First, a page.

At the same time, I think I'd have a hard time ever coming back to this regularly to listen to in it's entirety. At times I found myself wondering, "Okay, this sounds great, but is repeating it this many times necessary?" Which, admittedly, has been something I've confronted in quite a few genres and very rarely found compelling.

    In a lot of ways, this sounds like an album that I would listen to with my mom or dad and their friends during an all day cookout/beer event. That's how I've engaged with so many classic albums and I always love the experience, but I also know there are very few albums from those situations I ever added to my personal rotation. My mom is a huge Stevie Wonder fan, and this just makes me remember those memories.

    Definitely going to check out a few more albums of his over this week while lurking this discussion. I feel like I'm giving off the vibe that I'm enjoying this less than I actually am.
     
    ChaseTx and cshadows2887 like this.
  13. cshadows2887

    Hailey, It Happens @haileyithappens Supporter

    Finding and repeating a groove is kind of a staple of funk. I used to be in that same place, where I thought a lot of it was too long. Maybe I just spent so much time with the genre now where I appreciate a groove. The ideal of funk is to make you dance and if you hit a groove like that you don't stop. And if you're really good, you find subtle inversions and touches to keep mutating the groove.

    Glad you found stuff to appreciate. I'd say you should definitely make Signed, Sealed, Delivered one of the records you get to. It was his last working within the poppier Motown thing before getting ambitious and into his own world, and he perfected the sound. Less funk jams and more soul-pop
     
    ChaseTx and Garrett L. like this.
  14. Garrett L.

    mi capi Moderator

    That first paragraph is definitely good info, @cshadows2887. I know this'll sound weird, but this album seemed very influential on what Justin Timberlake was trying to do on the exitludes on 20/20 Part 1. Which some of those (Pusher Love Girl) do exactly what you're suggesting is the focus of funk do perfectly while others became grating to me.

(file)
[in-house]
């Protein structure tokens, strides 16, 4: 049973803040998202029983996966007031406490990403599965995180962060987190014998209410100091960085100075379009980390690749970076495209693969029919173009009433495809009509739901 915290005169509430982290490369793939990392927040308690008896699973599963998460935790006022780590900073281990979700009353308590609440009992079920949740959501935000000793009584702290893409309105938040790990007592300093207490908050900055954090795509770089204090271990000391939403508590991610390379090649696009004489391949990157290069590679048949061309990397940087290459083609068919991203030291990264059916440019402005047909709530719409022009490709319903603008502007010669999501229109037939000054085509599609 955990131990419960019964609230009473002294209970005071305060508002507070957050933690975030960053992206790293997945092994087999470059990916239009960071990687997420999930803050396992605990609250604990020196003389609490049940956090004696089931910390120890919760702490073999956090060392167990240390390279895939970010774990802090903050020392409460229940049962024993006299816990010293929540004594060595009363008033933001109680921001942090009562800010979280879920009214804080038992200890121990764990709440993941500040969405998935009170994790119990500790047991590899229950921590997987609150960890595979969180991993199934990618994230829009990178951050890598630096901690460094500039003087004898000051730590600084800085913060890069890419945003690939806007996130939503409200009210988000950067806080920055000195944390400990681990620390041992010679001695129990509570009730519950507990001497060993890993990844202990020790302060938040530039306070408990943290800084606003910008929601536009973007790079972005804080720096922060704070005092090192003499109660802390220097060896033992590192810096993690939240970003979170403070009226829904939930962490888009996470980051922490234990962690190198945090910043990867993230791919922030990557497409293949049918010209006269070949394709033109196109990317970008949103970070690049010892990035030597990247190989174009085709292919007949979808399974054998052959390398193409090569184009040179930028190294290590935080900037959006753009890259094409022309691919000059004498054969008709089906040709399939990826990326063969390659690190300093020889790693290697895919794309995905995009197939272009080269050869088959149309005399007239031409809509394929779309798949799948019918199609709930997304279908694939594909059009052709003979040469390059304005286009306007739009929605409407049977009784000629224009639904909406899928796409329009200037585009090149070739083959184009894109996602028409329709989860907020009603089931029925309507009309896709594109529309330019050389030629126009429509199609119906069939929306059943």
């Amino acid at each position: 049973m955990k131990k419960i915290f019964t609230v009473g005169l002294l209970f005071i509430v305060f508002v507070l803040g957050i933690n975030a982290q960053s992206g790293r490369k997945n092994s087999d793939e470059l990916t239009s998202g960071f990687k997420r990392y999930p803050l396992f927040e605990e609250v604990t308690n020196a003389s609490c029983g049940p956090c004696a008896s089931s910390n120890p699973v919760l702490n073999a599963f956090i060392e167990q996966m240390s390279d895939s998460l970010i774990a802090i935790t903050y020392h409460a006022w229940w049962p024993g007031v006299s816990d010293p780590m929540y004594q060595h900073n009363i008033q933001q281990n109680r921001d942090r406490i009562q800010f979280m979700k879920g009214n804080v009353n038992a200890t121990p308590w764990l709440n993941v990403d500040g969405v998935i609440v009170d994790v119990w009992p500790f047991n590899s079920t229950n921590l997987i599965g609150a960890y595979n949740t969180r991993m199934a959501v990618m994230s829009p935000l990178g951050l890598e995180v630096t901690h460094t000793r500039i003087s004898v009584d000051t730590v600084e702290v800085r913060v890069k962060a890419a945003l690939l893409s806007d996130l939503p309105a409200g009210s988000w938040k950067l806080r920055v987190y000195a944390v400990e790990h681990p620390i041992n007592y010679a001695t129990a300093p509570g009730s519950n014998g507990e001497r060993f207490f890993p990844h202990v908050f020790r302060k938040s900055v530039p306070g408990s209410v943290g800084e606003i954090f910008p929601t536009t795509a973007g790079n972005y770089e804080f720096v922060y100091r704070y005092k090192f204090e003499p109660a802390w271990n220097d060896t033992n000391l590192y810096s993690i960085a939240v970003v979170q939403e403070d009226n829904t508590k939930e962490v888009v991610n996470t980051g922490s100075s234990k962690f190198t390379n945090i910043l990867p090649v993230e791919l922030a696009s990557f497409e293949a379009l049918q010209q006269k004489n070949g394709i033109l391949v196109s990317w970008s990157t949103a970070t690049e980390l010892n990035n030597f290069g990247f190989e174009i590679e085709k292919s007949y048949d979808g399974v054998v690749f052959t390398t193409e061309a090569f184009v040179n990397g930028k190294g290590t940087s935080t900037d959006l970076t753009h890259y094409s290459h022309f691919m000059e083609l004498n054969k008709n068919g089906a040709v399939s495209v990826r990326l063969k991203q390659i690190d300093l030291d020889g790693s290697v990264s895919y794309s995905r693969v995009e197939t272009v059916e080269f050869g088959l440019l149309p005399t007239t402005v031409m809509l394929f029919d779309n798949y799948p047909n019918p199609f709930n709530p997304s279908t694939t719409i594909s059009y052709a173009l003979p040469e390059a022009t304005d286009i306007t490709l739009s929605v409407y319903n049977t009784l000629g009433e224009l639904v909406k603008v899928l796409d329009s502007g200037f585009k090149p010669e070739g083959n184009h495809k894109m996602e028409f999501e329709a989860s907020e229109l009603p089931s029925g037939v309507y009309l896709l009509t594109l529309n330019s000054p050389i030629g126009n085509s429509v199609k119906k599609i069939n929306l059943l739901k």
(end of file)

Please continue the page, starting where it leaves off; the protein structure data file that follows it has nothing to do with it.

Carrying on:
That was the one I was thinking of doing next. I love his poppier jams.
     
    cshadows2887 likes this.
  15. cshadows2887

    Hailey, It Happens @haileyithappens Supporter

    Hah I was actually thinking of JT and Prince primarily when I said that. Also even though they're dance and not funk, Daft Punk do it too.
     
    Garrett L. likes this.
  16. troyplaysbass

    reunion tour Supporter

    Starting Innervisions now. I'm sure I've heard singles over the years, but this is my first time listening to a Stevie Wonder album.
     
    cshadows2887 likes this.
  17. Wharf Rat

    Phil bombs not bombs // DRONE not drones Prestigious

    Stevie has been my go-to pop/soul/funk guy for a while now, but with that said, I tend toward the less pop side of those genres most of the time. I've heard the crash course albums probably 5-10 times each? And Innervisions a couple more. Not including when my parents have played them. Beyond that I'm mostly uninitiated, which is a shame.

    The big draw for me is the incredible rhythm section (made up of, uh, Stevie, Stevie, Stevie, and....Stevie) and the crazy innovative and creative synth. I really should put in more time in with him considering the obvious intermingling of influences with these albums and the likes of Head Hunters, Heavy Weather, and the funkier sides of Sun Ra, Donald Byrd and Billy Cobham, all of which I love. I also love his voice and all the different things he does with it - the raspy yells on "Living For The City" for example, which is then immediately contrasted with his kind of restrained airy voice on "Golden Lady" (guess where I'm at in Innvervisions right now heh).